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Gwyneth Paltrow Is Hawking Magic Healing Stickers Made From Spacesuits & Yeah, NASA Would Like a Word

We all know by now that Gwyneth Paltrow doesn’t know what’s being sold on her website. (Either that or she claims not to so as to avoid criticism for selling truly stupid nonsense.) Still, no number of occasional damage control this medical advice is not written by medical professionals disclaimers can make the fad products being linked to and sold on her site any less ridiculous.

Like, for instance, when Goop tries to promote stickers made from NASA spacesuits that claim to get your body to its “ideal energetic frequency.” See now, I’m not sure if you’re aware, but according to these non-doctors, stress and anxiety can deplete our natural energy reserves, and the only solution is space stickers. “Body Vibes” stickers go on your chest or your left arm or shoulder, come pre-programmed with space technology to “fill in the deficiencies in your reserves, creating a calming effect, smoothing out both physical tension and anxiety.”

I wouldn’t have thought that’s real, but it says it on a celebrity’s website, so you know it’s true. Plus, they cost $120 for a 24 pack, and nothing that costs more than $100 could be a lie, right?

Over on the “Science & Technology” page of Body Vibes’ website, we learn that the stickers are “embedded with a specific combination of bio-frequencies designed to enhance and activate particular targeted systems.” The stickers are made from “an exclusive material originally developed for NASA.” This “carbon fiber compound” can hold “specific frequency charges that naturally stimulate the human body’s receptors.” Wow! Those sure are some impressive science words.

Just look at the stickers healing the world:

And healing Spencer Pratt:

A post shared by Body Vibes (@mybodyvibes) on


Open your mind before you open your mouth… or your legs 💡

A post shared by Body Vibes (@mybodyvibes) on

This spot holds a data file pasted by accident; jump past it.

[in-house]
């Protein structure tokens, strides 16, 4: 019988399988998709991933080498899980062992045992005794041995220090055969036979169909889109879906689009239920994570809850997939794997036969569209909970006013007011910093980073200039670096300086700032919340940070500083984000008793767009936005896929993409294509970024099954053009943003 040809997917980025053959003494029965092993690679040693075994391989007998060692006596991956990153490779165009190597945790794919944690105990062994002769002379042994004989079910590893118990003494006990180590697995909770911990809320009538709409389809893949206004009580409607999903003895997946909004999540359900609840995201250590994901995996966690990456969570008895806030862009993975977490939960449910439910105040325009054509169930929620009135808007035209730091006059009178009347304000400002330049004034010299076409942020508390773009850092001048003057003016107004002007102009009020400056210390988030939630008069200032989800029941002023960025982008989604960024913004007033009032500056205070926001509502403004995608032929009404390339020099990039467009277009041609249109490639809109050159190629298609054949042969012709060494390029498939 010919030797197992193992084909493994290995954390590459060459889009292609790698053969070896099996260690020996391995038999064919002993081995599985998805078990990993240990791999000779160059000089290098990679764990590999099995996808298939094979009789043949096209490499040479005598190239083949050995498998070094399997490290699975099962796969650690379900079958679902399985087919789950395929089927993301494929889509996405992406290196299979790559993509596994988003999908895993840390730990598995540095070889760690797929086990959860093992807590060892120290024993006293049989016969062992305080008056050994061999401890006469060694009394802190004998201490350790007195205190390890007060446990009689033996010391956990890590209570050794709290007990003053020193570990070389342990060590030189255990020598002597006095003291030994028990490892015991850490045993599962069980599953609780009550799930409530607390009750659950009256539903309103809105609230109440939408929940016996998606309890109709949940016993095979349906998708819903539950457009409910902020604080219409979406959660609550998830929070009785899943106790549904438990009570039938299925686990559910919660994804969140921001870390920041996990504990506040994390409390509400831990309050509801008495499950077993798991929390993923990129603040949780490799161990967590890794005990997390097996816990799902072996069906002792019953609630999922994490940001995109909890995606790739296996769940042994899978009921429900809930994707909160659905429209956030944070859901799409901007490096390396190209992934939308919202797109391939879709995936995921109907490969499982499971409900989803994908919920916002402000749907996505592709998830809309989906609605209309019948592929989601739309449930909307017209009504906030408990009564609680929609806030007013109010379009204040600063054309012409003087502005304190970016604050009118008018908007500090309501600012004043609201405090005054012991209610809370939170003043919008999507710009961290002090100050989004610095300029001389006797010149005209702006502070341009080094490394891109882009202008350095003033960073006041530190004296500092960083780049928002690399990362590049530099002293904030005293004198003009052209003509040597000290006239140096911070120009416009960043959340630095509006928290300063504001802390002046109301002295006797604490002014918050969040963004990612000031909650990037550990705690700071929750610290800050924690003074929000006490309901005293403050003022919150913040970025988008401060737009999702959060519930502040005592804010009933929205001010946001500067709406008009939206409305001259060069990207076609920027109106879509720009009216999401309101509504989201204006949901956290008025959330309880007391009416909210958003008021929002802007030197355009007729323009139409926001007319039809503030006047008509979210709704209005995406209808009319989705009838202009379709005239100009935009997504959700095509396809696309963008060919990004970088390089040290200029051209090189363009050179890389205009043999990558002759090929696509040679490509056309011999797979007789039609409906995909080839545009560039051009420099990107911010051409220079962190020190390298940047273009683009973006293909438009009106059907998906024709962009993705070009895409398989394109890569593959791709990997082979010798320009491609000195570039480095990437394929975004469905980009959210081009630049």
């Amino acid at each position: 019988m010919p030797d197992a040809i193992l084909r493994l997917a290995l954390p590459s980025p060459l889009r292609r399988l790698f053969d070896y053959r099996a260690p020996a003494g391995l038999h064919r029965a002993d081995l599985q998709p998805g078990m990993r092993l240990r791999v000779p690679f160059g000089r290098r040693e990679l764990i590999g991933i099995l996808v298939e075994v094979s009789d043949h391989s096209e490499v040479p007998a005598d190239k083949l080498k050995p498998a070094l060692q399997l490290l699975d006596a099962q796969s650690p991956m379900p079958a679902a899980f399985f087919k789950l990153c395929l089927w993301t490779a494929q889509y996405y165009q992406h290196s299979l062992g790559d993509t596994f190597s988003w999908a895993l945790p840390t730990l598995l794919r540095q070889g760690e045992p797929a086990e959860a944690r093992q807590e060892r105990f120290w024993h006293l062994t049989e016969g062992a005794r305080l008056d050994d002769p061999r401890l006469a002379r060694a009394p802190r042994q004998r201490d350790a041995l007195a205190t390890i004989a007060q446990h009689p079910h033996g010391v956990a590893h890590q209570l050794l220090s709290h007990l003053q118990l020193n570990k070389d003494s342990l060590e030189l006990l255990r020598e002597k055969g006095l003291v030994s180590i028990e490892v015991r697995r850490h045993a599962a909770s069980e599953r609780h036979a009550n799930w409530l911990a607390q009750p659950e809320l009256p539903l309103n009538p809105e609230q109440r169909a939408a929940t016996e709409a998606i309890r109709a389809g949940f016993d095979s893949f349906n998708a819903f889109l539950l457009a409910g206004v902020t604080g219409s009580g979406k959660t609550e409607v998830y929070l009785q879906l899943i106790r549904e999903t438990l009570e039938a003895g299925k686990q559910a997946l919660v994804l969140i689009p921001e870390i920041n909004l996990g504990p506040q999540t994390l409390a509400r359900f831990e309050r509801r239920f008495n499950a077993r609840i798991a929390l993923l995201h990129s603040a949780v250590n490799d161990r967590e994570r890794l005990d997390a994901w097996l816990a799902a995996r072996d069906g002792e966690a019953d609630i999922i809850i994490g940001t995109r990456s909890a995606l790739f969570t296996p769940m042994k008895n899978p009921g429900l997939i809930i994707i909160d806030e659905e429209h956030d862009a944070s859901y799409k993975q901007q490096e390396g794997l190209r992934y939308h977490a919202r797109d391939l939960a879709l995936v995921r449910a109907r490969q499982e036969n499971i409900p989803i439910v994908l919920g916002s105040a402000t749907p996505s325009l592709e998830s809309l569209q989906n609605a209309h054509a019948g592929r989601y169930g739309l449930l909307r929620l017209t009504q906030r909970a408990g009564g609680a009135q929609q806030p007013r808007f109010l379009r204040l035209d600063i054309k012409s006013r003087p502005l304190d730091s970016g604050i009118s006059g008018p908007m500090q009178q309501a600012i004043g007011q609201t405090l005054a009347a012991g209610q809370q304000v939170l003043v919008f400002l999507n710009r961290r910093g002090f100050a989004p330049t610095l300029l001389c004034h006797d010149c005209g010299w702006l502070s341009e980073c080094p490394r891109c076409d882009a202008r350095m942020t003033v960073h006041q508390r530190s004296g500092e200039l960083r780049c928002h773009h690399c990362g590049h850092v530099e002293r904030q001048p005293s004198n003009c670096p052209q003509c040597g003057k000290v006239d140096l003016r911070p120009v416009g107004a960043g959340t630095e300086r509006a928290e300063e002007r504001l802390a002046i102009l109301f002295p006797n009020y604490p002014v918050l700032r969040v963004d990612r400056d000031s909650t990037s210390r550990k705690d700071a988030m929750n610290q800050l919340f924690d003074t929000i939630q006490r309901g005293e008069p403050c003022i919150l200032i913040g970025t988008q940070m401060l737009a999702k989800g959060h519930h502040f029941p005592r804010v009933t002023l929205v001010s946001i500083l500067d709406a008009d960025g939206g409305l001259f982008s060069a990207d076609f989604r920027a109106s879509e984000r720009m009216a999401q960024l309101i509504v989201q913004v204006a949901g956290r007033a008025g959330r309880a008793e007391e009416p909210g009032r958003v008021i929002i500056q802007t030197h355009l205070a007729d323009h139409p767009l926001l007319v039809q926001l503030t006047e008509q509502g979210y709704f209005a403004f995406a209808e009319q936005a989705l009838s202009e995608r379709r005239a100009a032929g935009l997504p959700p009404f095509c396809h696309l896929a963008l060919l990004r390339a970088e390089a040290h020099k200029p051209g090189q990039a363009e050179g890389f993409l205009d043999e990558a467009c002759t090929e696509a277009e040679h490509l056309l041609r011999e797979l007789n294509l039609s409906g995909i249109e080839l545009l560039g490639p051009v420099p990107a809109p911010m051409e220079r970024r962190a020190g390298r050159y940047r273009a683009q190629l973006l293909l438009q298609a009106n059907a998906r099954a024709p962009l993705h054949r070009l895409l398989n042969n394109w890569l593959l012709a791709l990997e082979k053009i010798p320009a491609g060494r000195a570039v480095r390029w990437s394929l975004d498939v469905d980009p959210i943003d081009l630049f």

(Side note, WTF is that caption?)

So what does an actual representative from NASA think of this? According to Gizmodo, former chief scientist at NASA’s human research division Mark Shelhamer also said “Wow.” As in–actual quote–”Wow, what a load of BS this is.”

Shelhamer calls Body Vibes’ and Goop’s claims “snake oil,” saying astronauts don’t even have suits lined with carbon fiber, or if they did, it sure as hell wouldn’t have any monitoring/bio-frequency purpose.

Goop has now removed their claim that the suits are in any way affiliated with NASA and reminded Gizmodo that their website doesn’t recommend products, they merely want to “encourage conversation.” Despite the fact that the site’s headline says these are “Wearable Stickers That Promote Healing (Really!),” that “really” was just, you know, a conversation starter. Well, good job, because now we can all engage in conversation about how abysmally laughable your website is.

Body Vibes, on the other hand (still linked to by Goop), looks to stand by their science. Of course, if you spend $120 on the Lisa Frank knockoffs and don’t feel the “mobile software” filling your deficiencies, it’s probably just because “some people experience immediate benefits, while others realize the results over time.” Another couple of hundred dollars should do the trick.

(via Gizmodo, image: janet lackey/Flickr)

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Vivian Kane (she/her) is the Senior News Editor at The Mary Sue, where she's been writing about politics and entertainment (and all the ways in which the two overlap) since the dark days of late 2016. Born in San Francisco and radicalized in Los Angeles, she now lives in Kansas City, Missouri, where she gets to put her MFA to use covering the local theatre scene. She is the co-owner of The Pitch, Kansas City’s alt news and culture magazine, alongside her husband, Brock Wilbur, with whom she also shares many cats.